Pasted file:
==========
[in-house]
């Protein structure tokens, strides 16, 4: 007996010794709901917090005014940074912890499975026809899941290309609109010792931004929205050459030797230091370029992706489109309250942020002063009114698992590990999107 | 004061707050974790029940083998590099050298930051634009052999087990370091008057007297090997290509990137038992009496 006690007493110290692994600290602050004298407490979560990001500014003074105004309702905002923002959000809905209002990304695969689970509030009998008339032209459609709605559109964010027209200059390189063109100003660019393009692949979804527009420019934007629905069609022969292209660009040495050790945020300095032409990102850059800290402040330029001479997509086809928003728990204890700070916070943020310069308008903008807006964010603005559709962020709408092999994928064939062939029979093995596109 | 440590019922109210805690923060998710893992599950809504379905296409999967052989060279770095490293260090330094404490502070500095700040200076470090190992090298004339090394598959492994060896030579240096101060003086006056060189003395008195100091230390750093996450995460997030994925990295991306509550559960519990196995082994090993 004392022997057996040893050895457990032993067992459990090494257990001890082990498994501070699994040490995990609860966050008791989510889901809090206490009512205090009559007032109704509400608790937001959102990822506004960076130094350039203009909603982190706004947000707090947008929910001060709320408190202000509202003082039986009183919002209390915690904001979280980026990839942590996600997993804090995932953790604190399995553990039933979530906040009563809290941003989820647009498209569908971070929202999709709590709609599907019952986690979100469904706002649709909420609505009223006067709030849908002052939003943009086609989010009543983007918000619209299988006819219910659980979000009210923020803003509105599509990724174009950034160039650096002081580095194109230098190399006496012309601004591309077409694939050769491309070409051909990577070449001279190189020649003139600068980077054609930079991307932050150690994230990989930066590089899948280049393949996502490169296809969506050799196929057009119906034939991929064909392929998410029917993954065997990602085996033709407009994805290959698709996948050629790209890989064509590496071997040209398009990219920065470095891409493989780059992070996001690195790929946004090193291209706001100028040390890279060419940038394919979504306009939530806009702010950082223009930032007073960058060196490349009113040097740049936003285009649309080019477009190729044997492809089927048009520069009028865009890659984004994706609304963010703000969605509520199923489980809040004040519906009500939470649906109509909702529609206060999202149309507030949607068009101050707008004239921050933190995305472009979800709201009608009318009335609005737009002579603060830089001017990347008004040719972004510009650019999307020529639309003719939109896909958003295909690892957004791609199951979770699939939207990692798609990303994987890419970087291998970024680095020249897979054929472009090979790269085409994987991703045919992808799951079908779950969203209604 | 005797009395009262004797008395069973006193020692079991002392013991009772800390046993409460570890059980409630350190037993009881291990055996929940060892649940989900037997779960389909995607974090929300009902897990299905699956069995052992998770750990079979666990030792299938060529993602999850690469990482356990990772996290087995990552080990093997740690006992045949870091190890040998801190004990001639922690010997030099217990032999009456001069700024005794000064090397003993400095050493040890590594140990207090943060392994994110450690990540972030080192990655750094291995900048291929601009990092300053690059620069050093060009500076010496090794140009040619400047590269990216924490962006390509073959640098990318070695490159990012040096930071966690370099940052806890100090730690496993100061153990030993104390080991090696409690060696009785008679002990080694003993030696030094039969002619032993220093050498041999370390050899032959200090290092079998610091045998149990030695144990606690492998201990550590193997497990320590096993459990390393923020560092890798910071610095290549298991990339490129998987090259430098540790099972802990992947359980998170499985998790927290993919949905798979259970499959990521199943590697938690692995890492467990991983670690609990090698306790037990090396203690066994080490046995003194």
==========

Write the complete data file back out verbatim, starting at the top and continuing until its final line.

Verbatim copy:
[in-house]
């Protein structure tokens, strides 16, 4: 007996010794709901917090005014940074912890499975026809899941290309609109010792931004929205050459030797230091370029992706489109309250942020002063009114698992590990999107 | 004061707050974790029940083998590099050298930051634009052999087990370091008057007297090997290509990137038992009496 006690007493110290692994600290602050004298407490979560990001500014003074105004309702905002923002959000809905209002990304695969689970509030009998008339032209459609709605559109964010027209200059390189063109100003660019393009692949979804527009420019934007629905069609022969292209660009040495050790945020300095032409990102850059800290402040330029001479997509086809928003728990204890700070916070943020310069308008903008807006964010603005559709962020709408092999994928064939062939029979093995596109 | 440590019922109210805690923060998710893992599950809504379905296409999967052989060279770095490293260090330094404490502070500095700040200076470090190992090298004339090394598959492994060896030579240096101060003086006056060189003395008195100091230390750093996450995460997030994925990295991306509550559960519990196995082994090993 004392022997057996040893050895457990032993067992459990090494257990001890082990498994501070699994040490995990609860966050008791989510889901809090206490009512205090009559007032109704509400608790937001959102990822506004960076130094350039203009909603982190706004947000707090947008929910001060709320408190202000509202003082039986009183919002209390915690904001979280980026990839942590996600997993804090995932953790604190399995553990039933979530906040009563809290941003989820647009498209569908971070929202999709709590709609599907019952986690979100469904706002649709909420609505009223006067709030849908002052939003943009086609989010009543983007918000619209299988006819219910659980979000009210923020803003509105599509990724174009950034160039650096002081580095194109230098190399006496012309601004591309077409694939050769491309070409051909990577070449001279190189020649003139600068980077054609930079991307932050150690994230990989930066590089899948280049393949996502490169296809969506050799196929057009119906034939991929064909392929998410029917993954065997990602085996033709407009994805290959698709996948050629790209890989064509590496071997040209398009990219920065470095891409493989780059992070996001690195790929946004090193291209706001100028040390890279060419940038394919979504306009939530806009702010950082223009930032007073960058060196490349009113040097740049936003285009649309080019477009190729044997492809089927048009520069009028865009890659984004994706609304963010703000969605509520199923489980809040004040519906009500939470649906109509909702529609206060999202149309507030949607068009101050707008004239921050933190995305472009979800709201009608009318009335609005737009002579603060830089001017990347008004040719972004510009650019999307020529639309003719939109896909958003295909690892957004791609199951979770699939939207990692798609990303994987890419970087291998970024680095020249897979054929472009090979790269085409994987991703045919992808799951079908779950969203209604 | 005797009395009262004797008395069973006193020692079991002392013991009772800390046993409460570890059980409630350190037993009881291990055996929940060892649940989900037997779960389909995607974090929300009902897990299905699956069995052992998770750990079979666990030792299938060529993602999850690469990482356990990772996290087995990552080990093997740690006992045949870091190890040998801190004990001639922690010997030099217990032999009456001069700024005794000064090397003993400095050493040890590594140990207090943060392994994110450690990540972030080192990655750094291995900048291929601009990092300053690059620069050093060009500076010496090794140009040619400047590269990216924490962006390509073959640098990318070695490159990012040096930071966690370099940052806890100090730690496993100061153990030993104390080991090696409690060696009785008679002990080694003993030696030094039969002619032993220093050498041999370390050899032959200090290092079998610091045998149990030695144990606690492998201990550590193997497990320590096993459990390393923020560092890798910071610095290549298991990339490129998987090259430098540790099972802990992947359980998170499985998790927290993919949905798979259970499959990521199943590697938690692995890492467990991983670690609990090698306790037990090396203690066994080490046995003194």